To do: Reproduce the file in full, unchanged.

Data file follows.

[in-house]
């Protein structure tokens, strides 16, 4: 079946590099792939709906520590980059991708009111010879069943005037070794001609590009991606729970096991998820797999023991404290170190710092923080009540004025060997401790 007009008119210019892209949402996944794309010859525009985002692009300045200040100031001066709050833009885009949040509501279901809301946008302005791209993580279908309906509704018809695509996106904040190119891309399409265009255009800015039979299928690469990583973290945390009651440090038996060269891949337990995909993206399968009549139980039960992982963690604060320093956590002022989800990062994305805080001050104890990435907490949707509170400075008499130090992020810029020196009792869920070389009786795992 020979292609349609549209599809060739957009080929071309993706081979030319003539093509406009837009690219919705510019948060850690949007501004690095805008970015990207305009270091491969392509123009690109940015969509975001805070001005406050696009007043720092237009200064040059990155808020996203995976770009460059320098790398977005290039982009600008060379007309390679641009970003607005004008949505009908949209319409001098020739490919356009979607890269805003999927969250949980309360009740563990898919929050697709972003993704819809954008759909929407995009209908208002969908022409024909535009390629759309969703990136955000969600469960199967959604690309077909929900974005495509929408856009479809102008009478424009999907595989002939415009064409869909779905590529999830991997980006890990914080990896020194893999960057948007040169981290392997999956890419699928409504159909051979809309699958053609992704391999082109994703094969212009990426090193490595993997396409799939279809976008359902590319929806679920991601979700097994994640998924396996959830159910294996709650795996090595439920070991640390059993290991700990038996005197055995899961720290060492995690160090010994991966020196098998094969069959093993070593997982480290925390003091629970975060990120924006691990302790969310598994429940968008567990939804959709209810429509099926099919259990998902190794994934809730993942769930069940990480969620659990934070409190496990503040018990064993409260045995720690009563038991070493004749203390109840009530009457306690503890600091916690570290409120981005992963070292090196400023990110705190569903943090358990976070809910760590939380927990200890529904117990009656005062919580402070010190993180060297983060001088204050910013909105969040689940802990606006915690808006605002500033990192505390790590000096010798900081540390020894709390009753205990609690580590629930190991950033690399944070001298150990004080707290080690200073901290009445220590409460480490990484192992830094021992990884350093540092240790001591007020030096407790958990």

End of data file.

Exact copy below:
[in-house]
């Protein structure tokens, strides 16, 4: 079946590099792939709906520590980059991708009111010879069943005037070794001609590009991606729970096991998820797999023991404290170190710092923080009540004025060997401790 007009008119210019892209949402996944794309010859525009985002692009300045200040100031001066709050833009885009949040509501279901809301946008302005791209993580279908309906509704018809695509996106904040190119891309399409265009255009800015039979299928690469990583973290945390009651440090038996060269891949337990995909993206399968009549139980039960992982963690604060320093956590002022989800990062994305805080001050104890990435907490949707509170400075008499130090992020810029020196009792869920070389009786795992 020979292609349609549209599809060739957009080929071309993706081979030319003539093509406009837009690219919705510019948060850690949007501004690095805008970015990207305009270091491969392509123009690109940015969509975001805070001005406050696009007043720092237009200064040059990155808020996203995976770009460059320098790398977005290039982009600008060379007309390679641009970003607005004008949505009908949209319409001098020739490919356009979607890269805003999927969250949980309360009740563990898919929050697709972003993704819809954008759909929407995009209908208002969908022409024909535009390629759309969703990136955000969600469960199967959604690309077909929900974005495509929408856009479809102008009478424009999907595989002939415009064409869909779905590529999830991997980006890990914080990896020194893999960057948007040169981290392997999956890419699928409504159909051979809309699958053609992704391999082109994703094969212009990426090193490595993997396409799939279809976008359902590319929806679920991601979700097994994640998924396996959830159910294996709650795996090595439920070991640390059993290991700990038996005197055995899961720290060492995690160090010994991966020196098998094969069959093993070593997982480290925390003091629970975060990120924006691990302790969310598994429940968008567990939804959709209810429509099926099919259990998902190794994934809730993942769930069940990480969620659990934070409190496990503040018990064993409260045995720690009563038991070493004749203390109840009530009457306690503890600091916690570290409120981005992963070292090196400023990110705190569903943090358990976070809910760590939380927990200890529904117990009656005062919580402070010190993180060297983060001088204050910013909105969040689940802990606006915690808006605002500033990192505390790590000096010798900081540390020894709390009753205990609690580590629930190991950033690399944070001298150990004080707290080690200073901290009445220590409460480490990484192992830094021992990884350093540092240790001591007020030096407790958990």